DNA questions evidence of national security threat
ROYSTON JONES JR.
Guardian Staff Reporter
Published: Feb 27, 2016
Democratic National Alliance (DNA) Leader Branville McCartney said yesterday the government’s handling of two Cubans branded as a national security threat after the Supreme Court ordered them released from the Department of Correctional Services “has revealed new levels of government opacity that are cause for concern for many reasons”.
In a statement, McCartney said despite lengthy contributions in Parliament on Wednesday, Prime Minister Perry Christie and Minister of Foreign Affairs Fred Mitchell failed to explain why the Cubans have been branded a national security risk.
He said, “Instead, the government presented only vague overtures which have done nothing but fan the flames of speculation and heighten public anxiety over their release into the general population.”
Carlos Pupo and Lazaro Seara Marin were originally held at the Carmichael Road Detention Centre but were transferred to the prison in 2013.
Supreme Court Justice Stephen Isaacs ordered that the men be freed last week, after attorney Fred Smith filed a writ of habeas corpus.
The Nassau Guardian confirmed that in November, Mitchell asked Cabinet to grant the men asylum and release them into the general population.
At the time, Mitchell reported to his colleagues that the men had satisfied all security requirements to be released into the population.
But last Friday, the minister called them “a national security risk” and said he had alerted border control officials.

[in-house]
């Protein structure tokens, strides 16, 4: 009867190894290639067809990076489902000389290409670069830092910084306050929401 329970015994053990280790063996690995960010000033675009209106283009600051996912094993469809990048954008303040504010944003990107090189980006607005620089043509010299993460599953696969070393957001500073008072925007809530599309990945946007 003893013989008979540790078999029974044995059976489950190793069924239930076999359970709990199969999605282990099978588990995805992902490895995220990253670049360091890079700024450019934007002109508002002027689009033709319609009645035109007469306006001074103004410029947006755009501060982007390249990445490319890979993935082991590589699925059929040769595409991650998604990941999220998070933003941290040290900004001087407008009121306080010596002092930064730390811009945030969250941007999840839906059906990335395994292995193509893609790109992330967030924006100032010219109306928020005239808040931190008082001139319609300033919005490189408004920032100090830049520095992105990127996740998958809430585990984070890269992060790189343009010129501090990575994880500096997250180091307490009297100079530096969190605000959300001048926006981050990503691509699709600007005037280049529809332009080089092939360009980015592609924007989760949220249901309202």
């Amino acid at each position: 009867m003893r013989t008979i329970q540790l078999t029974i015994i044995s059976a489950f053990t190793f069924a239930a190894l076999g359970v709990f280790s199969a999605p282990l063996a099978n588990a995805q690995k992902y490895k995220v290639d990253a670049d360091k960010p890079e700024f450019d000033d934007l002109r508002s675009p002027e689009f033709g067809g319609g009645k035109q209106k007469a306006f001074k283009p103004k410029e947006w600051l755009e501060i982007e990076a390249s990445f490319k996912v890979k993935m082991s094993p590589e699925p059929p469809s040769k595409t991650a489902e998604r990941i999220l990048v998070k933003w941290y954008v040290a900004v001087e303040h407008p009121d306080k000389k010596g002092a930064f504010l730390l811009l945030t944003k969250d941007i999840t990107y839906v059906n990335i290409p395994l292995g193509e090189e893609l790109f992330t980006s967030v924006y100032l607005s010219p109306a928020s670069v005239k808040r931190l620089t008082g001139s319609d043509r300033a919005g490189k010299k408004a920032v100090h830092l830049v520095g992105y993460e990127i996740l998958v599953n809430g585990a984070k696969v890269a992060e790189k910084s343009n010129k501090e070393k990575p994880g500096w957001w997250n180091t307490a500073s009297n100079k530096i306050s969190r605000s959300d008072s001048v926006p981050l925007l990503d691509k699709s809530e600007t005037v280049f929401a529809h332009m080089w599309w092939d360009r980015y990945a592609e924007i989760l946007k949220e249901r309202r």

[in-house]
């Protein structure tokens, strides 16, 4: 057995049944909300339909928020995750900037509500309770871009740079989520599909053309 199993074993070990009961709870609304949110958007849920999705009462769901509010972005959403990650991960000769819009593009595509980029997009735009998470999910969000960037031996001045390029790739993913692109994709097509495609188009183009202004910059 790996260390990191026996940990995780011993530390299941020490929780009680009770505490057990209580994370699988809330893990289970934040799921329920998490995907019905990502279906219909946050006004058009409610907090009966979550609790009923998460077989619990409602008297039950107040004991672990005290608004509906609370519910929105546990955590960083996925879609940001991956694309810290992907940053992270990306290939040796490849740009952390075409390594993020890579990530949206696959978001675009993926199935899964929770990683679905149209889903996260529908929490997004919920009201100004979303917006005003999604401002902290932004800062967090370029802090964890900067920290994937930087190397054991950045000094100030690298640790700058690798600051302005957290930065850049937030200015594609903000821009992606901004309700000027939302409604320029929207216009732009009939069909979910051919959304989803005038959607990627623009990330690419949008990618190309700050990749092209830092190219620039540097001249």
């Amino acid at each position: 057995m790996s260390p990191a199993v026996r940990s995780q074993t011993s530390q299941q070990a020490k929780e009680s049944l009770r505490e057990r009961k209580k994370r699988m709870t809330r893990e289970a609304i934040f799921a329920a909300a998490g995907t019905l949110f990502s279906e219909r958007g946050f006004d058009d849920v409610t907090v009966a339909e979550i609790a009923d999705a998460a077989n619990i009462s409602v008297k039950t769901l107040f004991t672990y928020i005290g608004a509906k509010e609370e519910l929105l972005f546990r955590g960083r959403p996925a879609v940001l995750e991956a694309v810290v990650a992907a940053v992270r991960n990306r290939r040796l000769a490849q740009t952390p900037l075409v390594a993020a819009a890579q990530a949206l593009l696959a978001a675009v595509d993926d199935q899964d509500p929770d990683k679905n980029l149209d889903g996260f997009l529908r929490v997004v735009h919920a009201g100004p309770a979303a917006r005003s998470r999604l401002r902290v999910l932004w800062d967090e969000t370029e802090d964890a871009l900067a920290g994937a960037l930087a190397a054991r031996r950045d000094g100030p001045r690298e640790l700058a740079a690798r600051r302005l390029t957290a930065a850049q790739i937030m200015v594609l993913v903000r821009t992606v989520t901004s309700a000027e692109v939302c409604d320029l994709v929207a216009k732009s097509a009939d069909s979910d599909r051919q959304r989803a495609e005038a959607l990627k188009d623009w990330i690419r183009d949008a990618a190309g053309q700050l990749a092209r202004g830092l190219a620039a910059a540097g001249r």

In the House of Assembly, Mitchell claimed the men had criminal records in the United States.
He also claimed that while at the detention center, Marin, who he said previously served in the Cuban military, “actively participated in ongoing commotions with intelligence reports [identifying him] as a principal instigator and disrupter”, resulting in him being transported to the Department of Correctional Services.
Mitchell said the men may be rearrested by immigration officials.
But McCartney said the government has shown a callous disregard for the law.
In a country plagued by high levels of crime and lawlessness, the government has made a trend of this dangerous precedent, McCartney charged.
“If government officials are not bound by law, then why should the criminal element in this country be?” he asked.
“While the minister has spent his time bickering over which attorneys from the Office of the Attorney General did or did not follow his instructions, the international community has taken note.”
In its latest human rights report, Amnesty International said The Bahamas continues to face serious allegations of abuses against migrants, concerns of inhumane prison conditions, excessive use of force by security forces and a weak justice system.
“The country’s challenges with immigration are long standing and debates over the issue have been volatile,” McCartney said.
“However, as I have said before, we can no longer abdicate responsibility for the role we have all played in allowing this issue to grow and intensify.
“I again call for the government to strike the necessary balance in ensuring that the rule of law is followed by all involved and that the country’s international reputation suffers no irreparable damage.”